A Conversation with the Chancellor of UNC-Chapel Hill

On December 13th, 2019, Dr. Kevin Guskiewicz became the 12th chancellor of the University of North Carolina at Chapel Hill. Prior to his appointment, he had been serving as interim chancellor after Carol Folt abruptly resigned in January 2019.

Guskiewicz took leadership during a time of upheaval on UNC-Chapel Hill’s campus. Before resigning, Folt ordered the removal of the Silent Sam statue’s pedestal in one last attempt to gain the graces of student activists—in apparent violation of state law. Over the following months, tensions on campus slowly began to dissipate, with a brief surge in protests when the UNC system made questionable arrangements to rid itself of the monument once and for all. That attempt was overruled by a judge, taking the Chapel Hill campus back to square one. Nevertheless, in a February faculty council meeting, Guskiewicz promised that he would do everything in his power to make sure the monument never returns to campus.

Now with the outbreak of the coronavirus, Guskiewicz has had to respond quickly to unprecedented challenges. Nearly all classes have gone online and about 90 percent of on-campus students have been required to vacate—spurring a downpour of questions and concerns about internet access, grading, and refunds.

Before the state and national declarations of emergency, the Martin Center sat down with Guskiewicz to discuss his work and goals as chancellor of the state’s flagship university.

In your view, what is the primary purpose of higher education and how does UNC-Chapel Hill pursue that mission?

Our goal is to prepare the next generation of leaders here in North Carolina and across the nation. We stay focused—both from a curriculum standpoint as well as an experiential [standpoint]. I think that part of becoming leaders is to go out and not only help solve the great challenges of our time, but to identify the grand challenges of tomorrow. I think that’s what we do really well here at UNC-Chapel Hill: Preparing our students to view the world through different lenses and to identify what those challenges are and to become members of society to help improve humankind.

What are some of the campus-wide initiatives that you believe are serving to fulfill higher education’s central mission?

There are three different types of experiential education opportunities: study abroad, internship opportunities, and directed research with a faculty member or a graduate student. Our goal is that all of our undergraduates will get at least two of those three experiences while they’re here in Chapel Hill. I think that better prepares them, it takes them outside of the classroom to learn.

We [also] have a new Program for Public Discourse that I think is going to be a really uniquely Carolina program that is really focused on our students gaining an appreciation of viewpoint diversity, intellectual diversity, [and] bringing speakers in who sit at certain places along the ideological spectrum.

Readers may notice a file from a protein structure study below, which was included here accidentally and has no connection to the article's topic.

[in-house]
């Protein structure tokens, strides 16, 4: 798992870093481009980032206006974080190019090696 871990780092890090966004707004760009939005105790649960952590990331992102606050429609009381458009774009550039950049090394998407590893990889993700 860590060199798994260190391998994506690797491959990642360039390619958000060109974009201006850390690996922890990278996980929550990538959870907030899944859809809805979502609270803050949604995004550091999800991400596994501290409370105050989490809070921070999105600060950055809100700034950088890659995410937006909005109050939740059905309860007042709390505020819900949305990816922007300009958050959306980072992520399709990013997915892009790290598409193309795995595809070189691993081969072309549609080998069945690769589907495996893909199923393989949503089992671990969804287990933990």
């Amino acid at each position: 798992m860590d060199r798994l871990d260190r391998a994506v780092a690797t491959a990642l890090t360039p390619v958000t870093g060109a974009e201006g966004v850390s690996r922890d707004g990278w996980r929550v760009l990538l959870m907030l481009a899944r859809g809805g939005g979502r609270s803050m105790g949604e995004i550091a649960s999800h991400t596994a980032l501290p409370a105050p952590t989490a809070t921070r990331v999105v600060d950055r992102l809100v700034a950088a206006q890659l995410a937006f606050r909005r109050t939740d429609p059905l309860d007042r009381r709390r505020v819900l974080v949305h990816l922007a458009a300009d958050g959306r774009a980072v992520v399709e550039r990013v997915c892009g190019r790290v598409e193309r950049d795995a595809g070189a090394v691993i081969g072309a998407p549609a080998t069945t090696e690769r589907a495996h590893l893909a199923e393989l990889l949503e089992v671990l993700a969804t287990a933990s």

And I think the third initiative—I don’t think I can call it an initiative but it’s a culture that we have here, a culture of collaboration. When I became dean of the College of Arts and Sciences, we rewrote the mission statement of the college. I wanted to simplify it so that everyone could remember it and be able to put it on the back of a t-shirt. This mission statement is: “think, communicate, collaborate, and create for meaningful lives.” The collaboration piece is so important. As you walk our campus, there’s the low stone walls that define our physical space, but I like to say that it defines who we are as a campus community, where we don’t work in silos.

Revisions to UNC’s general education requirements have been underway for the past few years. The new curriculum, Ideas in Action, is set to be implemented for incoming freshmen in the fall of 2021. The curriculum aims at instilling students with 10 “focus capacities” which include 1) Quantitative Reasoning, 2) Engagement with the Human Past, 3) Ethical and Civic Values, 4) Power, Difference, and Inequality, and 5) Natural Scientific Investigation. How does this new curriculum improve from the university’s current general ed curriculum?

Most universities’ general education curriculum [have] you take three science courses, three social science courses, [and] a few humanities courses, two language courses.

[The new curriculum] will allow students to connect these different disciplines and the information taught within them in a more meaningful way rather than saying “Well, I took my three courses in social sciences, now I’ve got to go find three in the natural sciences.”

If someone’s really into environmental issues, they can find courses around the environment that have tag lines across a few of those different focus capacities; and I think they end up graduating with what I like to refer to as a more “vertical learning approach” where what they learned in their first year is connected to what they learned in their second which is connected to what they learned in their third year—rather than just an approach of checking boxes.